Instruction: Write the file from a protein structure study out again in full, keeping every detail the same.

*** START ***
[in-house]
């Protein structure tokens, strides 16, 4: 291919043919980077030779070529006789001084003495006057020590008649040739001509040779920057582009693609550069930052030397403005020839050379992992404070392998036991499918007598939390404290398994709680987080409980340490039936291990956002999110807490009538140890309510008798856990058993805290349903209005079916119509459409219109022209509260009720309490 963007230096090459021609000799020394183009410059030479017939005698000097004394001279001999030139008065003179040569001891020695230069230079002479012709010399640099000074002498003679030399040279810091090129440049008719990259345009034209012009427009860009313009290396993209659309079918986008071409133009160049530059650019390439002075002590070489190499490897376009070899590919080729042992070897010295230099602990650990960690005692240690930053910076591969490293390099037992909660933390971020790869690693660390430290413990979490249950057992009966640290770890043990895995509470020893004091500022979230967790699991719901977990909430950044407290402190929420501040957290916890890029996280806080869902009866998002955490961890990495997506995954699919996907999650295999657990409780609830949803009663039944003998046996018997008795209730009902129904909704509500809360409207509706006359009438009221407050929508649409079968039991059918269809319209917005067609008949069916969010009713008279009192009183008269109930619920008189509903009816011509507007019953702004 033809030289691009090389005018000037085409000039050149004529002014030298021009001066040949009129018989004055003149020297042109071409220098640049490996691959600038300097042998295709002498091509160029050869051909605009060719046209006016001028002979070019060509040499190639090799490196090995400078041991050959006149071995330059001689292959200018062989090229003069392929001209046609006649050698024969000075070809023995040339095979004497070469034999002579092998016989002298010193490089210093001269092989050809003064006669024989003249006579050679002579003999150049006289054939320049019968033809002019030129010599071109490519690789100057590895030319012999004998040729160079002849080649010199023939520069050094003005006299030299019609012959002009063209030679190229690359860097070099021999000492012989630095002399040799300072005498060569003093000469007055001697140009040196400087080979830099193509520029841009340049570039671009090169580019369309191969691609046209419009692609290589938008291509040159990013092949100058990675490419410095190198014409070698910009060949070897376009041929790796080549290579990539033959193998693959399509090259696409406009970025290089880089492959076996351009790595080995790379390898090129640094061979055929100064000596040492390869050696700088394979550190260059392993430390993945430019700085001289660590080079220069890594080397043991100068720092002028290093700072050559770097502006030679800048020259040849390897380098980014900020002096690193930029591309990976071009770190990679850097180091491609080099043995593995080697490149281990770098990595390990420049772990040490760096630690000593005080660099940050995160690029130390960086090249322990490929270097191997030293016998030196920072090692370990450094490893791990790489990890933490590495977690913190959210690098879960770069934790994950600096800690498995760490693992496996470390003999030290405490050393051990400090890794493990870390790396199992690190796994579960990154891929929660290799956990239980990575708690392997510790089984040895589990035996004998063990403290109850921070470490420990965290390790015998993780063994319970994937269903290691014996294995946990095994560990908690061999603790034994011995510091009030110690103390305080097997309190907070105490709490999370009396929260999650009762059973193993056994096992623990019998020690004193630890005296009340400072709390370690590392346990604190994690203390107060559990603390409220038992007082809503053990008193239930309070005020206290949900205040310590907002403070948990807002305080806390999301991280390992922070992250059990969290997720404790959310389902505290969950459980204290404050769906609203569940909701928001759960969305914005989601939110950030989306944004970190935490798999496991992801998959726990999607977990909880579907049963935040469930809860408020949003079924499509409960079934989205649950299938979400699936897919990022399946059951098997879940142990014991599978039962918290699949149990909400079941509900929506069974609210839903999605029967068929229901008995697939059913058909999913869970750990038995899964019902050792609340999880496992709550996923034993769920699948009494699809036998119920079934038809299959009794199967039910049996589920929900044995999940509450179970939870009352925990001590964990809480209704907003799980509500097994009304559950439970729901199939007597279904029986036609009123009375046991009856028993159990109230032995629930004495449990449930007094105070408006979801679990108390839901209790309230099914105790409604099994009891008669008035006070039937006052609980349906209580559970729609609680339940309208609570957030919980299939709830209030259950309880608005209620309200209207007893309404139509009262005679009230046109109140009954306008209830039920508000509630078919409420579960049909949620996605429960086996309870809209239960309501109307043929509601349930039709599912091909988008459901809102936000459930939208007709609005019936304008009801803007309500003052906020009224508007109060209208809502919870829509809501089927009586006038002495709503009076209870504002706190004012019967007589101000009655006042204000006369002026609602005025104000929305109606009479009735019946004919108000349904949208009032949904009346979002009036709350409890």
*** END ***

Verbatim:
[in-house]
């Protein structure tokens, strides 16, 4: 291919043919980077030779070529006789001084003495006057020590008649040739001509040779920057582009693609550069930052030397403005020839050379992992404070392998036991499918007598939390404290398994709680987080409980340490039936291990956002999110807490009538140890309510008798856990058993805290349903209005079916119509459409219109022209509260009720309490 963007230096090459021609000799020394183009410059030479017939005698000097004394001279001999030139008065003179040569001891020695230069230079002479012709010399640099000074002498003679030399040279810091090129440049008719990259345009034209012009427009860009313009290396993209659309079918986008071409133009160049530059650019390439002075002590070489190499490897376009070899590919080729042992070897010295230099602990650990960690005692240690930053910076591969490293390099037992909660933390971020790869690693660390430290413990979490249950057992009966640290770890043990895995509470020893004091500022979230967790699991719901977990909430950044407290402190929420501040957290916890890029996280806080869902009866998002955490961890990495997506995954699919996907999650295999657990409780609830949803009663039944003998046996018997008795209730009902129904909704509500809360409207509706006359009438009221407050929508649409079968039991059918269809319209917005067609008949069916969010009713008279009192009183008269109930619920008189509903009816011509507007019953702004 033809030289691009090389005018000037085409000039050149004529002014030298021009001066040949009129018989004055003149020297042109071409220098640049490996691959600038300097042998295709002498091509160029050869051909605009060719046209006016001028002979070019060509040499190639090799490196090995400078041991050959006149071995330059001689292959200018062989090229003069392929001209046609006649050698024969000075070809023995040339095979004497070469034999002579092998016989002298010193490089210093001269092989050809003064006669024989003249006579050679002579003999150049006289054939320049019968033809002019030129010599071109490519690789100057590895030319012999004998040729160079002849080649010199023939520069050094003005006299030299019609012959002009063209030679190229690359860097070099021999000492012989630095002399040799300072005498060569003093000469007055001697140009040196400087080979830099193509520029841009340049570039671009090169580019369309191969691609046209419009692609290589938008291509040159990013092949100058990675490419410095190198014409070698910009060949070897376009041929790796080549290579990539033959193998693959399509090259696409406009970025290089880089492959076996351009790595080995790379390898090129640094061979055929100064000596040492390869050696700088394979550190260059392993430390993945430019700085001289660590080079220069890594080397043991100068720092002028290093700072050559770097502006030679800048020259040849390897380098980014900020002096690193930029591309990976071009770190990679850097180091491609080099043995593995080697490149281990770098990595390990420049772990040490760096630690000593005080660099940050995160690029130390960086090249322990490929270097191997030293016998030196920072090692370990450094490893791990790489990890933490590495977690913190959210690098879960770069934790994950600096800690498995760490693992496996470390003999030290405490050393051990400090890794493990870390790396199992690190796994579960990154891929929660290799956990239980990575708690392997510790089984040895589990035996004998063990403290109850921070470490420990965290390790015998993780063994319970994937269903290691014996294995946990095994560990908690061999603790034994011995510091009030110690103390305080097997309190907070105490709490999370009396929260999650009762059973193993056994096992623990019998020690004193630890005296009340400072709390370690590392346990604190994690203390107060559990603390409220038992007082809503053990008193239930309070005020206290949900205040310590907002403070948990807002305080806390999301991280390992922070992250059990969290997720404790959310389902505290969950459980204290404050769906609203569940909701928001759960969305914005989601939110950030989306944004970190935490798999496991992801998959726990999607977990909880579907049963935040469930809860408020949003079924499509409960079934989205649950299938979400699936897919990022399946059951098997879940142990014991599978039962918290699949149990909400079941509900929506069974609210839903999605029967068929229901008995697939059913058909999913869970750990038995899964019902050792609340999880496992709550996923034993769920699948009494699809036998119920079934038809299959009794199967039910049996589920929900044995999940509450179970939870009352925990001590964990809480209704907003799980509500097994009304559950439970729901199939007597279904029986036609009123009375046991009856028993159990109230032995629930004495449990449930007094105070408006979801679990108390839901209790309230099914105790409604099994009891008669008035006070039937006052609980349906209580559970729609609680339940309208609570957030919980299939709830209030259950309880608005209620309200209207007893309404139509009262005679009230046109109140009954306008209830039920508000509630078919409420579960049909949620996605429960086996309870809209239960309501109307043929509601349930039709599912091909988008459901809102936000459930939208007709609005019936304008009801803007309500003052906020009224508007109060209208809502919870829509809501089927009586006038002495709503009076209870504002706190004012019967007589101000009655006042204000006369002026609602005025104000929305109606009479009735019946004919108000349904949208009032949904009346979002009036709350409890």